Absolutely, 100%. I’ve seen first-hand the differences in the way the School works with the student in the different time frame. You take a two-year School and they have a formal internship part of their MBA. Students have at least a year to figure out what they want to do and how they can get their story across. In a one-year programme you have to do the same learning in a condensed amount of time and that makes it more difficult.

From a recruiter perspective, what are they looking for in an MBA student, and what are the expectations of students?

To the employer point first, there are probably two main things they are looking for.

One is they fit with the organisation and their values so that’s a lot of organisations. For example, Amazon has leadership principles, to examine whether someone fits within the organisation.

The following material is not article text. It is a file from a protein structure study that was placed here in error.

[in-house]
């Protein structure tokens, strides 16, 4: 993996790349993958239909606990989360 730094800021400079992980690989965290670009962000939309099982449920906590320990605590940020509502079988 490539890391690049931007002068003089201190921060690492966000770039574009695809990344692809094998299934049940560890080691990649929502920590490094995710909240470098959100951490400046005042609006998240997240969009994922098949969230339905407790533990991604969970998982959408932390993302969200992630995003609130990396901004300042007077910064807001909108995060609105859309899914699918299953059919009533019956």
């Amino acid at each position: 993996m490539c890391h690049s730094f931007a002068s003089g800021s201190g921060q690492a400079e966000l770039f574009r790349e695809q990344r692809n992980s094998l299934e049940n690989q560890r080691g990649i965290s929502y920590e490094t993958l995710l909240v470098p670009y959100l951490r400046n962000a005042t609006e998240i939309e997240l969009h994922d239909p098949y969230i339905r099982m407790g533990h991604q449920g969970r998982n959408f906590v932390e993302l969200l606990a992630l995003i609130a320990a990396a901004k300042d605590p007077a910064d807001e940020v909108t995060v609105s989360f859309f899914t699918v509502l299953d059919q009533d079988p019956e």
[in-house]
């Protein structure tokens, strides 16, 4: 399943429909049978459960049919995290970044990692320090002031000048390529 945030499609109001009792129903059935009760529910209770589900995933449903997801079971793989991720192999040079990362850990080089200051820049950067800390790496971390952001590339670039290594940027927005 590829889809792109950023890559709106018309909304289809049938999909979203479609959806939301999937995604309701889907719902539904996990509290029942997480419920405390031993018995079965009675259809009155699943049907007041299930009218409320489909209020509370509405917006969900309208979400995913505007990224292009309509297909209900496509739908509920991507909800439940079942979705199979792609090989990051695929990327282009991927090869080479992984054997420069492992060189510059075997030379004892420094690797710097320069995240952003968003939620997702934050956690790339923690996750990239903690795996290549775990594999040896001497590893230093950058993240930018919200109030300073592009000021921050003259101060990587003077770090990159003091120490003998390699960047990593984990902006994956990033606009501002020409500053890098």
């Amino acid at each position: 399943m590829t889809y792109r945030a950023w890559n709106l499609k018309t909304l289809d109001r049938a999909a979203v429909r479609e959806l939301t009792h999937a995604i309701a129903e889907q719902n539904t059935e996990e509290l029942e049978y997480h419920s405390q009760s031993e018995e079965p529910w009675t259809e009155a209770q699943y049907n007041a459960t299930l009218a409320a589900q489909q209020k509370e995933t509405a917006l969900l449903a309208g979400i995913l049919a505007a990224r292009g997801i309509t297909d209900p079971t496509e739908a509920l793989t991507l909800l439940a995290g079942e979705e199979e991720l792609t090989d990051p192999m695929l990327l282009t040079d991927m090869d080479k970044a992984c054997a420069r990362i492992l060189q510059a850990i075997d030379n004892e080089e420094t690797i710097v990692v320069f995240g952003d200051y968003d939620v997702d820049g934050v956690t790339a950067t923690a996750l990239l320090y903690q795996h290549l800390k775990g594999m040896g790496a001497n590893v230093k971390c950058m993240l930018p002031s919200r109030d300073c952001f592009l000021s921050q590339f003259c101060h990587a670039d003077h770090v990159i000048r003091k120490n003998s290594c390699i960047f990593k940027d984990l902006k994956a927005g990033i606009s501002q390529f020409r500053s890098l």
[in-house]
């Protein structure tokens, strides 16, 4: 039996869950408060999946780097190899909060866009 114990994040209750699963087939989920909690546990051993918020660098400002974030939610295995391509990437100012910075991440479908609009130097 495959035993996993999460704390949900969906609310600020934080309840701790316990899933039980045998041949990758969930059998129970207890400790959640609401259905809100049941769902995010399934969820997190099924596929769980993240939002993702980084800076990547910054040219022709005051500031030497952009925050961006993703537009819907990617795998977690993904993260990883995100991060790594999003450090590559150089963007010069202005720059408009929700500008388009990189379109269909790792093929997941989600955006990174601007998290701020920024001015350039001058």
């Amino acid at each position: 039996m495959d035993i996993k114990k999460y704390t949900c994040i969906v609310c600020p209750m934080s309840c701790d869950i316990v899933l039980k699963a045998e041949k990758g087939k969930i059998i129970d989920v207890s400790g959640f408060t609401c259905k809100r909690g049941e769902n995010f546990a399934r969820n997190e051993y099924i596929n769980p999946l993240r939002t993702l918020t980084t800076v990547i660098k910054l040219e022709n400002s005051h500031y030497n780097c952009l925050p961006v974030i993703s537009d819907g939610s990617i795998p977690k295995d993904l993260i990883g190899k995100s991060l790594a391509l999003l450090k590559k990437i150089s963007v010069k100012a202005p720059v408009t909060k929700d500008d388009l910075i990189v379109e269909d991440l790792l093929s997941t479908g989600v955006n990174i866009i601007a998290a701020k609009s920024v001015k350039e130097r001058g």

They are also looking for technical skills and I think that’s why they come to Business Schools, because they recognize that there is a large pool of globally minded talents that can solve problems strategically.

Students are looking for a company that has the same values, a company that does stuff that they are interested in.

Students are looking for companies that they want to work for. My job is to get them thinking about this as broadly as possible. The recruiter’s job is to make sure they can translate what the company is about and get the students excited about working for them.


Jen Saunders, Principal at Mercer

Can you explain a little bit about your role?

We are one of the world’s largest HR consultancies. I work in our people and digital team advising organisations on how to maximise capability through the workforce and HR.

What did you cover in your presentation?